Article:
To this day, many people continue to believe they're covered for long-term care by their individual or group health insurance policy They're not. And, to this day, many people believe that Medicare or Medicare supplements will take care of their long-term care requirements. They won't.
Medicaid? Yes, it will cover some long-term care expense, but it's a welfare program; it only covers the poor with few, if any, assets. Many people don't know that. Nor do some agents and brokers.
Information is available on LTC insurance from the more than 100 carriers offering the product; from news stories and feature articles in consumer and trade publications; and through LTC books, seminars, and videos advertised in many insurance and financial services publications.
Training also is available through industry organizations for agency/brokerage principals and members of their staff who can schedule the needed time to attend courses. And, in the process, they will become not only thoroughly educated about LTC insurance, but be given workable marketing and sales pointers by instructors who have successfully employed them.
Time has a way of passing those who can't somehow seize the moment and grab waiting opportunities. It is time for many more agents and brokers to learn and spread the word on the need for LTC coverage to an ever-growing audience. If they don't, others will-leading their competitors, often much faster than anticipated, to bottom lines that consistently improve.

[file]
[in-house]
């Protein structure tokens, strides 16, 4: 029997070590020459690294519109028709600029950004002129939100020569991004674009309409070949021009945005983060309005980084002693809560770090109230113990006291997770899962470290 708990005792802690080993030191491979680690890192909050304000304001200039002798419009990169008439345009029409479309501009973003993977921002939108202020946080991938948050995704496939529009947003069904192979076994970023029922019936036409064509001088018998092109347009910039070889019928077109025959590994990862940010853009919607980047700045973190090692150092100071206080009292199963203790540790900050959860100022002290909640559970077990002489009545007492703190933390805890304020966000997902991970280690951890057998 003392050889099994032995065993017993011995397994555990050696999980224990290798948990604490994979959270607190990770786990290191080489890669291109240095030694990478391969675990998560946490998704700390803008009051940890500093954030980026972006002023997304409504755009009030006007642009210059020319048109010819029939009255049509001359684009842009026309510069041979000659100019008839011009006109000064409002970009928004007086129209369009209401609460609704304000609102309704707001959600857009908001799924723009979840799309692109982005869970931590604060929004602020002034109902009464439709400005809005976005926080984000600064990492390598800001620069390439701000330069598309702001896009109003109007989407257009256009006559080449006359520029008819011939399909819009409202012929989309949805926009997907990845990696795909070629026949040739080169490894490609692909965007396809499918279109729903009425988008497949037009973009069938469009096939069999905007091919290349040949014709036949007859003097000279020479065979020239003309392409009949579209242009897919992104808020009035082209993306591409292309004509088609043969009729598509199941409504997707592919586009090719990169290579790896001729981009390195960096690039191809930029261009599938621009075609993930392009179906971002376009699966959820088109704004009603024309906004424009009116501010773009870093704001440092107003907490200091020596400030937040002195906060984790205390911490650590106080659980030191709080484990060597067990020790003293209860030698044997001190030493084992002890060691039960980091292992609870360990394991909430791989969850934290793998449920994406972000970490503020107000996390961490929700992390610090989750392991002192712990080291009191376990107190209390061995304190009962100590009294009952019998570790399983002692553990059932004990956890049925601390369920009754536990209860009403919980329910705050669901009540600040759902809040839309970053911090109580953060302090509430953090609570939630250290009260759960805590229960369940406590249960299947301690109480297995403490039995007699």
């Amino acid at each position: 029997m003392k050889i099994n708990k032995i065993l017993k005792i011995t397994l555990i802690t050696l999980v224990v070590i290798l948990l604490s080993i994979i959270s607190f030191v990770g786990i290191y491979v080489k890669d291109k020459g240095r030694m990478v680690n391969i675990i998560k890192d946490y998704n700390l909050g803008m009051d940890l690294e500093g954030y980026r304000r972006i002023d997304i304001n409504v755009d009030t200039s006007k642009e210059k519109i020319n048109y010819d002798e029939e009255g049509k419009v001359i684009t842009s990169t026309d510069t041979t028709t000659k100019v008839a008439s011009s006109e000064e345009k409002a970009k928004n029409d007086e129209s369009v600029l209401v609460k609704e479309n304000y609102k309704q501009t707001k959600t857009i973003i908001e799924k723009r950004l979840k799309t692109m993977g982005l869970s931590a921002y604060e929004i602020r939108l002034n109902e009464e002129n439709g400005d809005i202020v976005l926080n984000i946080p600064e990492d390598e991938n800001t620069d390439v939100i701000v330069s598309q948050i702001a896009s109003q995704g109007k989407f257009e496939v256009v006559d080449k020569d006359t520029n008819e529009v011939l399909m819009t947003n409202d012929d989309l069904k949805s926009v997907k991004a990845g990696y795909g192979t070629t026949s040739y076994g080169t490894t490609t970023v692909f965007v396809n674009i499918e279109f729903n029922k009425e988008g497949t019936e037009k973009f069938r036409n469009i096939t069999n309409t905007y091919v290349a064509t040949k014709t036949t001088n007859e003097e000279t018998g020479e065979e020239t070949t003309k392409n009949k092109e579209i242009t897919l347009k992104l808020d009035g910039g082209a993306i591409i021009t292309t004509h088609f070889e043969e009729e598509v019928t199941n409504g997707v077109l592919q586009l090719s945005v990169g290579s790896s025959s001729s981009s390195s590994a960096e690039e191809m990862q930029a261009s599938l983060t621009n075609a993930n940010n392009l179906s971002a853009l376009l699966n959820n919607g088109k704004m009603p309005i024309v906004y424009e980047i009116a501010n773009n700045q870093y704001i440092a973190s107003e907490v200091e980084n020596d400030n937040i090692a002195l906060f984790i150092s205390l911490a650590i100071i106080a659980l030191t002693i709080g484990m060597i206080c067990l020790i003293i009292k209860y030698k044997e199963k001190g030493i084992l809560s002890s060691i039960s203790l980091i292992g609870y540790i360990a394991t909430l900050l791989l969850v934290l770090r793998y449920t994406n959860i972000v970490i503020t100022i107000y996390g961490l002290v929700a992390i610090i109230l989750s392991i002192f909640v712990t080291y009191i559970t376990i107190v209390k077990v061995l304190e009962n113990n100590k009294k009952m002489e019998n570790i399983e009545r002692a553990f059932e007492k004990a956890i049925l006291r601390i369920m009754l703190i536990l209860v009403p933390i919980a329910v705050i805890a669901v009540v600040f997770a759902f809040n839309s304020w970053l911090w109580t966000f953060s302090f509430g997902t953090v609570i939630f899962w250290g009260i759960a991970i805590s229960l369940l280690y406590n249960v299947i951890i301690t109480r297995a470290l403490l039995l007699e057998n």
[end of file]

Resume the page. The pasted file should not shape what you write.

RELATED ARTICLE: Families and Long-Term Care
According to a survey conducted in 2002, adult children and their parents are not thinking the same thing when it comes to planning for how parents will be cared for as they get older or how their care will be financed.
* 64% of parents with children over age 34 would not want to move in with their children in later years if they needed care.
* 44% of adult children believed their parents would want to move in with them if they needed care.
* 32% of parents believed they will need financial assistance from their children for Ion g-term-care needs.
* 44% of adult children expect to help their parents financially with long-term care.
* 23% of adult children would advise their parents to purchase long-term-care insurance.
* 12% of parents have purchased long-term-care insurance for themselves.
Source: "Long Term care Partners Survey of American Parents and Adult children," conducted by Zogby International. Utica. N.Y. Two polls were conducted, one of 603 adults between the ages of 34 and 65 with at least one living parent; the other of 603 adults with children ages 34 and older. Both polls were nationwide.
John Wane is president of American Independent Marketing, Yakima, Wash. Lenny Anderson is president of GoldenCare USA Inc., Plymouth, Minn.
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|Date:||Apr 1, 2003|